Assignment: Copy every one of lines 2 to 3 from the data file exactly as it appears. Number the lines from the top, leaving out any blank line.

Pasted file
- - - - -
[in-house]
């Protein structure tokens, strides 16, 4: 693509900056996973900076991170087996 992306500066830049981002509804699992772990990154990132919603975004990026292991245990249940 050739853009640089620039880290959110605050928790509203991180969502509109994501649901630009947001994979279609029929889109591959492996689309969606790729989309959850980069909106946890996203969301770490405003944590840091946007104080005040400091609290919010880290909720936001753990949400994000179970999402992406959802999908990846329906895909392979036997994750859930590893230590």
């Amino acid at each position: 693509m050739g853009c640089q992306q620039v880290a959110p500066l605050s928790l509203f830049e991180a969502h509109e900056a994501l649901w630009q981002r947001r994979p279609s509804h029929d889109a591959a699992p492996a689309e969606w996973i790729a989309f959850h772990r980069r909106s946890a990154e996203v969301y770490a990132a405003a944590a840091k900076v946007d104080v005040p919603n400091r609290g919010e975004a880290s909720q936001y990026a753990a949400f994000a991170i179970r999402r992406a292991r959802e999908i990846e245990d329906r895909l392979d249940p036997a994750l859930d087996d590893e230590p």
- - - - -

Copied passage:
């Protein structure tokens, strides 16, 4: 693509900056996973900076991170087996 992306500066830049981002509804699992772990990154990132919603975004990026292991245990249940 050739853009640089620039880290959110605050928790509203991180969502509109994501649901630009947001994979279609029929889109591959492996689309969606790729989309959850980069909106946890996203969301770490405003944590840091946007104080005040400091609290919010880290909720936001753990949400994000179970999402992406959802999908990846329906895909392979036997994750859930590893230590």
């Amino acid at each position: 693509m050739g853009c640089q992306q620039v880290a959110p500066l605050s928790l509203f830049e991180a969502h509109e900056a994501l649901w630009q981002r947001r994979p279609s509804h029929d889109a591959a699992p492996a689309e969606w996973i790729a989309f959850h772990r980069r909106s946890a990154e996203v969301y770490a990132a405003a944590a840091k900076v946007d104080v005040p919603n400091r609290g919010e975004a880290s909720q936001y990026a753990a949400f994000a991170i179970r999402r992406a292991r959802e999908i990846e245990d329906r895909l392979d249940p036997a994750l859930d087996d590893e230590p």